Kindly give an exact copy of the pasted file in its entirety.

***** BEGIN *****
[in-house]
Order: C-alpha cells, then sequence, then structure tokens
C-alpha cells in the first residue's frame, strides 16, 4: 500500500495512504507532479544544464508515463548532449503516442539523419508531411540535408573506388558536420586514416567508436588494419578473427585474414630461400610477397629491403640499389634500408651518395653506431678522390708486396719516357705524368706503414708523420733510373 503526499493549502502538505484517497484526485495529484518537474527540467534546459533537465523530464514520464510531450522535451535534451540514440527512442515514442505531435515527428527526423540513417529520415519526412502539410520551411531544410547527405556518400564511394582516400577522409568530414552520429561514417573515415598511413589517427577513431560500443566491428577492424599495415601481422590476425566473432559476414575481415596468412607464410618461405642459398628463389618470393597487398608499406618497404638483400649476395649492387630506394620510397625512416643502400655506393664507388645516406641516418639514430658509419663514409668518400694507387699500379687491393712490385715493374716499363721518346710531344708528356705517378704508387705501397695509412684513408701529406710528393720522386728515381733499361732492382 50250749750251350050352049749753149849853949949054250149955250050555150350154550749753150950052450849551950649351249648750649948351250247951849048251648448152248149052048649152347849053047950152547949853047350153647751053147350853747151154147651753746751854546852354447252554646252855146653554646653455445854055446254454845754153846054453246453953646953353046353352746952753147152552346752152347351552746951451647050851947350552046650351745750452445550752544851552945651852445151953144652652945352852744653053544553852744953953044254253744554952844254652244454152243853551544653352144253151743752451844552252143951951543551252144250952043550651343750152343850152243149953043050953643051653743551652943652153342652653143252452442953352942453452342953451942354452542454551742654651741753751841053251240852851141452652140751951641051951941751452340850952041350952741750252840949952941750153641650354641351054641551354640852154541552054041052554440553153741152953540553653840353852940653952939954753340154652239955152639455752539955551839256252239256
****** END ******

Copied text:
[in-house]
Order: C-alpha cells, then sequence, then structure tokens
C-alpha cells in the first residue's frame, strides 16, 4: 500500500495512504507532479544544464508515463548532449503516442539523419508531411540535408573506388558536420586514416567508436588494419578473427585474414630461400610477397629491403640499389634500408651518395653506431678522390708486396719516357705524368706503414708523420733510373 503526499493549502502538505484517497484526485495529484518537474527540467534546459533537465523530464514520464510531450522535451535534451540514440527512442515514442505531435515527428527526423540513417529520415519526412502539410520551411531544410547527405556518400564511394582516400577522409568530414552520429561514417573515415598511413589517427577513431560500443566491428577492424599495415601481422590476425566473432559476414575481415596468412607464410618461405642459398628463389618470393597487398608499406618497404638483400649476395649492387630506394620510397625512416643502400655506393664507388645516406641516418639514430658509419663514409668518400694507387699500379687491393712490385715493374716499363721518346710531344708528356705517378704508387705501397695509412684513408701529406710528393720522386728515381733499361732492382 50250749750251350050352049749753149849853949949054250149955250050555150350154550749753150950052450849551950649351249648750649948351250247951849048251648448152248149052048649152347849053047950152547949853047350153647751053147350853747151154147651753746751854546852354447252554646252855146653554646653455445854055446254454845754153846054453246453953646953353046353352746952753147152552346752152347351552746951451647050851947350552046650351745750452445550752544851552945651852445151953144652652945352852744653053544553852744953953044254253744554952844254652244454152243853551544653352144253151743752451844552252143951951543551252144250952043550651343750152343850152243149953043050953643051653743551652943652153342652653143252452442953352942453452342953451942354452542454551742654651741753751841053251240852851141452652140751951641051951941751452340850952041350952741750252840949952941750153641650354641351054641551354640852154541552054041052554440553153741152953540553653840353852940653952939954753340154652239955152639455752539955551839256252239256